Updated: Aug 17
You have been hired by a well-known international company and are now a member of a multicultural team. You worked hard to improve your communicative English skills and it has paid-off. However, your learning has just begun. Effective intercultural communication requires much more than the ability to speak the same language as your colleagues. Likewise, recognizing and understanding differences in values, thought patterns, expectations and motivations is just the first step toward becoming an effective member of your team.
Can you find that information in the New Employee Handbook?
Maybe some of it. You can learn a lot about the values and expectations of the company from its vision and mission statements. You can also get to know your colleagues and yourself much more deeply from tools that compare cultures. Ideally, your company subscribes to a service like The Team Mapping Tool from Erin Meyer, which determines your personal cultural characteristics as well as those of your teammates, across several cultural scales. You could use this tool to discover where you and each of your colleagues are similar and where there are gaps that separate you. JK Intercultural uses this tool to great effect in our Multicultural Teams training. Unfortunately, not many companies know about this service.
There is a website that allows you to compare cultures at the national level, for free. On Hofstede Insights you can compare several national cultures simultaneously along six dimensions to determine where similarities and gaps exist. The site provides descriptions of the characteristics of cultures on the extreme ends of each dimension and gives helpful tips on adjusting to them. This tool is free and is a favorite of business trainers that don’t specialize in cross-cultural or intercultural training. Hofstede Insights also offers a self-survey driven tool that determines personal characteristics of individuals for comparison with various national cultures and other individuals. Companies should request that training be based on this type of personalized data.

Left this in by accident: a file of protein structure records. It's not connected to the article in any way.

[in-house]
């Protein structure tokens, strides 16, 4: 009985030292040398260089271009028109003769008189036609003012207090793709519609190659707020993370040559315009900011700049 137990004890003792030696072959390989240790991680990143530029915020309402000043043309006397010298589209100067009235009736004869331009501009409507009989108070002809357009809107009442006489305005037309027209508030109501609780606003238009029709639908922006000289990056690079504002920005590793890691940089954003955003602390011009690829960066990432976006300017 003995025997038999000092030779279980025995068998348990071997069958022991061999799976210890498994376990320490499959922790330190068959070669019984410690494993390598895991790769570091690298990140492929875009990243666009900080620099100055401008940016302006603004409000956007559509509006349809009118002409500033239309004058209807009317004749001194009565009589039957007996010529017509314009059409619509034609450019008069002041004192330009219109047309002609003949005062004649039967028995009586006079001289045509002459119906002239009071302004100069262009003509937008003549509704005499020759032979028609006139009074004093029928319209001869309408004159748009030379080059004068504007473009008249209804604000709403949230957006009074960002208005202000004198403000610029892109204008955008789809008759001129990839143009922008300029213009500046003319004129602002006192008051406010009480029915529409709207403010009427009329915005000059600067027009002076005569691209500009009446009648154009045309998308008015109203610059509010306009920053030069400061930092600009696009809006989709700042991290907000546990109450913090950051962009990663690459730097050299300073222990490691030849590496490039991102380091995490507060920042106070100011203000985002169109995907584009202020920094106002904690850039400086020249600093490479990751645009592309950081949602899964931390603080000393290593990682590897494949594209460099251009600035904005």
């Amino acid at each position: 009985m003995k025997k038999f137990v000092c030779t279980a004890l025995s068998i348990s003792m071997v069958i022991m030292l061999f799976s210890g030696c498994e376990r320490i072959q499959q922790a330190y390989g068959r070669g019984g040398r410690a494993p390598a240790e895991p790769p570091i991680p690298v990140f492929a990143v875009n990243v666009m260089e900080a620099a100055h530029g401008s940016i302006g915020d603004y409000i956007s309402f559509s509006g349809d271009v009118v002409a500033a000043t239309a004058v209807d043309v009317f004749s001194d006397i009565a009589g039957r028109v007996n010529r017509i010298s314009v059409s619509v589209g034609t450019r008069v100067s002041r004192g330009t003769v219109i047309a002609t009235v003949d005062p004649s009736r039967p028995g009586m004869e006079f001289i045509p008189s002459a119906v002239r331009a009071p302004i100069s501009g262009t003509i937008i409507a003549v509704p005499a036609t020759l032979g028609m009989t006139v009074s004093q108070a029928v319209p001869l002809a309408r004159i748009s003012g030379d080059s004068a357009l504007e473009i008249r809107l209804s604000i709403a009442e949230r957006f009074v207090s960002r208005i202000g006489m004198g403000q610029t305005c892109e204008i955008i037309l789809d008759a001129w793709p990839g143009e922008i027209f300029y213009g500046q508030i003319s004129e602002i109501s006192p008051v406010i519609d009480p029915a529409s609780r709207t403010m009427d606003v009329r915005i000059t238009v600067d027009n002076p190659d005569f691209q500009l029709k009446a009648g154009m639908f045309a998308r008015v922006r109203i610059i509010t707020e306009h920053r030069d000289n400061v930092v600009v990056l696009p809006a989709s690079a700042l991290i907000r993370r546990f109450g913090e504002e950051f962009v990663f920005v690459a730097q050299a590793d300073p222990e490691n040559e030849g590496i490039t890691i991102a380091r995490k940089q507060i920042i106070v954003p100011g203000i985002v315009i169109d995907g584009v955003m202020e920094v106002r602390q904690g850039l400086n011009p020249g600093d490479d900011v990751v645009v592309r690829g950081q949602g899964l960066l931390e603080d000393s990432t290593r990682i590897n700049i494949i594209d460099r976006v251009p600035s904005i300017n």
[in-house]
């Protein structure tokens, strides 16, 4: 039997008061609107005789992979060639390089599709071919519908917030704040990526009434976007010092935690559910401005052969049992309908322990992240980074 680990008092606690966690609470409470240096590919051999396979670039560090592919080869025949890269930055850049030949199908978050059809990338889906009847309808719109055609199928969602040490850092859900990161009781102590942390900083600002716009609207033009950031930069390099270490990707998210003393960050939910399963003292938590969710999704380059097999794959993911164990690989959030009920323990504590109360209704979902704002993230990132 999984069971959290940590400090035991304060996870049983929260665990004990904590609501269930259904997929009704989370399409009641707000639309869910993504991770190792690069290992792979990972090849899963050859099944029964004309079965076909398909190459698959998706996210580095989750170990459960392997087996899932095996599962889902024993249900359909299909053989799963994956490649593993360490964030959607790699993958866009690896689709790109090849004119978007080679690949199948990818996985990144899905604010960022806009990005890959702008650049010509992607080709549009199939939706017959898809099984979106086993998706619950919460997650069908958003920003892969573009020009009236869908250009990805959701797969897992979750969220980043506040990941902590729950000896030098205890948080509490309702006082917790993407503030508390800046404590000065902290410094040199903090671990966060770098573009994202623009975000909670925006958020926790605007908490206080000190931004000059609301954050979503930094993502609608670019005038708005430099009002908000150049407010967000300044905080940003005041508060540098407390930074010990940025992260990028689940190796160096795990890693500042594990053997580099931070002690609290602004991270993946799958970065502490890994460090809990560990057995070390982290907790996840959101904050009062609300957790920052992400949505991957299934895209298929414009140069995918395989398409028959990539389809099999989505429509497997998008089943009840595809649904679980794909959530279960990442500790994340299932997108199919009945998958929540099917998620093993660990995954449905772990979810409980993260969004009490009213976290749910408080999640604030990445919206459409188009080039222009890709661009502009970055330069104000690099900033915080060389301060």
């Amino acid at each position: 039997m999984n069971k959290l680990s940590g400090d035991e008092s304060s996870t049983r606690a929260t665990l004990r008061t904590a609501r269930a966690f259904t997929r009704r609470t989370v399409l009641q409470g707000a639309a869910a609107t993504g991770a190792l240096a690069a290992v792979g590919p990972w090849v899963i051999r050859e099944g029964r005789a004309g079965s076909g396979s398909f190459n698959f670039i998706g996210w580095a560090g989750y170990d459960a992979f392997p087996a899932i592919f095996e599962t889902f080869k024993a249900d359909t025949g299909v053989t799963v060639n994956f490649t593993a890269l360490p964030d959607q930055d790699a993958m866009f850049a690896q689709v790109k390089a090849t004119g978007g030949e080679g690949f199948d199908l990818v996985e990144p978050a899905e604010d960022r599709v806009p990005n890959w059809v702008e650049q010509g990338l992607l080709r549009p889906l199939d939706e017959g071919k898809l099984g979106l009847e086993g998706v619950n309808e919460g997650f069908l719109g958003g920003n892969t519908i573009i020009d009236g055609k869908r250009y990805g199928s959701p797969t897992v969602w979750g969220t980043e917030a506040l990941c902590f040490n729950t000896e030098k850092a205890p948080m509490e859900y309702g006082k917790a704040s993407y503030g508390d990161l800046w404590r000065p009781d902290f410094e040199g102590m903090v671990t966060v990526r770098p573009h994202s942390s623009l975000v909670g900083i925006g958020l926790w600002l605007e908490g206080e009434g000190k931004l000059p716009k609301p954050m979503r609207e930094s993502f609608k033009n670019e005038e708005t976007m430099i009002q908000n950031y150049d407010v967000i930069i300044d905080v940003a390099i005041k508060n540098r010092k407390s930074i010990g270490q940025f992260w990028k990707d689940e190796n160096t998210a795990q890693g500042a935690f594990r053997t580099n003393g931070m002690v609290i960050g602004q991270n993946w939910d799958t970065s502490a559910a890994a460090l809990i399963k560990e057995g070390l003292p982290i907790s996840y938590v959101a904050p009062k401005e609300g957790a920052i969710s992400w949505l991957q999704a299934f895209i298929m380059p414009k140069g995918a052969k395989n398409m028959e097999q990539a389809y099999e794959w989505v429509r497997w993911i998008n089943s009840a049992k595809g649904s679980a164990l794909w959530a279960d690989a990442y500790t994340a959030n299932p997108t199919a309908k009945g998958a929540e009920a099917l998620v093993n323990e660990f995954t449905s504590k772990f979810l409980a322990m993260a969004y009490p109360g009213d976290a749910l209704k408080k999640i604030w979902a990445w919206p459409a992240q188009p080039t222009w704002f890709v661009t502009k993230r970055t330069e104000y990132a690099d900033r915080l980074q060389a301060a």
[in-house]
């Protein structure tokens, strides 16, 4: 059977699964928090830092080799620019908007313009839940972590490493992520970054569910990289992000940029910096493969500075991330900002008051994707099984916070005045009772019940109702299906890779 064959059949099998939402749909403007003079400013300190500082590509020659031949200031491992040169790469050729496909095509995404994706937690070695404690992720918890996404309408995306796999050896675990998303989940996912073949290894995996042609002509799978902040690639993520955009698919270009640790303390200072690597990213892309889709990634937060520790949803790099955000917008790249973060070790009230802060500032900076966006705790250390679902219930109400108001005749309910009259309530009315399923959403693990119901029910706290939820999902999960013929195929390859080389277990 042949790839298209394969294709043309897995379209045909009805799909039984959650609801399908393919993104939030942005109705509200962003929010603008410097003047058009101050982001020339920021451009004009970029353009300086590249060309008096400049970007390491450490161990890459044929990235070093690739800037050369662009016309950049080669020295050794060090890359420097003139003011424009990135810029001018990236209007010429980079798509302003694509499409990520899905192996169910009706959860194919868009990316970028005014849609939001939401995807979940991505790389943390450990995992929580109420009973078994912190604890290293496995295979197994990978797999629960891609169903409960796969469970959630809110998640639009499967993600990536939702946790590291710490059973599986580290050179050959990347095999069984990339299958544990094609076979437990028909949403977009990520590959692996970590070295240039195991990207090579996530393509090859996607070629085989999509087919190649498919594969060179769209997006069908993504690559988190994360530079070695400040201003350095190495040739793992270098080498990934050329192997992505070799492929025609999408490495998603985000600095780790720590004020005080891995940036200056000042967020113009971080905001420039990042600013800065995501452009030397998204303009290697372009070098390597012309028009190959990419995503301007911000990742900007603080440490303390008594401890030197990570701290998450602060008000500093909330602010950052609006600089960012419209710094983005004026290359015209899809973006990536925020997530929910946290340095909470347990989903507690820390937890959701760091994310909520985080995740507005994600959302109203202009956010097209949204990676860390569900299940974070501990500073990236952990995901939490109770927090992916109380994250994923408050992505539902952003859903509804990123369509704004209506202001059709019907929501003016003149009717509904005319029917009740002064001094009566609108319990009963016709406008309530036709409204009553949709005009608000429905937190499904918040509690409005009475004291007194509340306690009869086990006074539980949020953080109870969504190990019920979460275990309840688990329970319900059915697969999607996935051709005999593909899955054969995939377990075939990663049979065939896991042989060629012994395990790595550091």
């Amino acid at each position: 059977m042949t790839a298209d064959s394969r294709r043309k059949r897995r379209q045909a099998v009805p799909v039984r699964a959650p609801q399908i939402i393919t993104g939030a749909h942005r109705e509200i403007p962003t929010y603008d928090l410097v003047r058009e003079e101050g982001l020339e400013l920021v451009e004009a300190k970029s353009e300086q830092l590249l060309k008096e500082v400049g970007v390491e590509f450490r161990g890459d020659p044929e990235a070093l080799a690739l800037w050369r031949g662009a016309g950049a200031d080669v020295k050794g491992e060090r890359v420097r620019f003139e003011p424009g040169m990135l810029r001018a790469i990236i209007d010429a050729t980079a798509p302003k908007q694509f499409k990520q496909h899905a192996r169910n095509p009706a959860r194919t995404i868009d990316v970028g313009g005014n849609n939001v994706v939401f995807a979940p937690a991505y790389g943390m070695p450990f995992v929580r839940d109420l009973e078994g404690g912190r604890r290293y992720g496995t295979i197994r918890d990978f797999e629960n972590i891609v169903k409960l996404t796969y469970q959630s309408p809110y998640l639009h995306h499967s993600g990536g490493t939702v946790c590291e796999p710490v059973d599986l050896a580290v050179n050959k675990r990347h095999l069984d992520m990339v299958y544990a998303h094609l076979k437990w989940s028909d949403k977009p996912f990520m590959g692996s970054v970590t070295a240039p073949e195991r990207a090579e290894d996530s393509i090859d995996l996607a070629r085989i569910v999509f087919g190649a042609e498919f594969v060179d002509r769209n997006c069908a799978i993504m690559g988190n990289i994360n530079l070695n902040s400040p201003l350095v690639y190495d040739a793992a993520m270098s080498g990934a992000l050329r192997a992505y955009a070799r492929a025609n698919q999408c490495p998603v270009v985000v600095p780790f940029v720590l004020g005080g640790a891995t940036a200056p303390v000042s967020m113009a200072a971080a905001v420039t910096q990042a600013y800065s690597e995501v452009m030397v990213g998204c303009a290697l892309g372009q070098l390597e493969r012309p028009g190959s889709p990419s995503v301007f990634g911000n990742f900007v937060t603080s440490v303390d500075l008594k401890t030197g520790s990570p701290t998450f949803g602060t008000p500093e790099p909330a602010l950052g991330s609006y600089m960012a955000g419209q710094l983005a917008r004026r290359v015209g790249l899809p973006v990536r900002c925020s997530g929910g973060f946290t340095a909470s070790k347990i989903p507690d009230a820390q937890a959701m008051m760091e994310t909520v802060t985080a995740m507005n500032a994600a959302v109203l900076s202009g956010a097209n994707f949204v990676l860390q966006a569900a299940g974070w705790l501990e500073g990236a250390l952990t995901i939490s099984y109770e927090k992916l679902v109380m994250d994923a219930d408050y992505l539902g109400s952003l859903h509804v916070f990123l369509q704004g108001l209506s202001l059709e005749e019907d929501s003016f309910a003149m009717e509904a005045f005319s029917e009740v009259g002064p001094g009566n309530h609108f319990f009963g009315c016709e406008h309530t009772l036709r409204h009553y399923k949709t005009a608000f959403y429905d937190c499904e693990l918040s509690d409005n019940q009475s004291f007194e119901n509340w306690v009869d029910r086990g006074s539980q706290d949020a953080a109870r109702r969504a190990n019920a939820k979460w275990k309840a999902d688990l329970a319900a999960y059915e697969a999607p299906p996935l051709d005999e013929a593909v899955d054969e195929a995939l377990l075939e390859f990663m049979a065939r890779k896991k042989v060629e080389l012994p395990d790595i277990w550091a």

5 Helpful Tips
There are many other steps you can take to become an effective multicultural team member. Here are a few:
Increase your level of intercultural sensitivity. Recognize that your view of the world is just one of many acceptable views and that there are many ways to achieve a goal.
Seek generalizations but avoid stereotypes. Try to think of and describe members of other cultures in terms of most, in general and usually not all, and always.
Consider if someone’s behavior is personality or culture driven. Is someone behaving in a way that makes you uncomfortable because they are a bad person or because they are acting according to the cultural programming they acquired in childhood?
Read books about cultural adjustment. These books can help you develop a strong grounding in intercultural theory and prepare you well for working with your intercultural teammates:
Riding the Waves of Culture-Frons Trompenaars & Charles Hampden-Turner
The Culture Map-Erin Meyer
Exploring Culture-Gert Jan Hofstede, Paul B. Pedersen and Geert Hofstede
Cultural Intelligence-Brooks Peterson
Figuring Foreigners Out-Craig Storti
5. Watch video clips about cultural adjustment. These video clips will start you thinking about culture, behavior and adjusting:
Good luck in your international career!
Working alongside colleagues from around the world can lead to a very fulfilling lifestyle, if you are able to attain an intercultural mindset, acquire appropriate knowledge and develop relevant skills.
John Knipfing is the Managing Director of JK Intercultural Co., Ltd., a HCMC based firm specializing in helping organizations and their personnel successfully adapt to different cultures and turning diversity from adversity to advantage.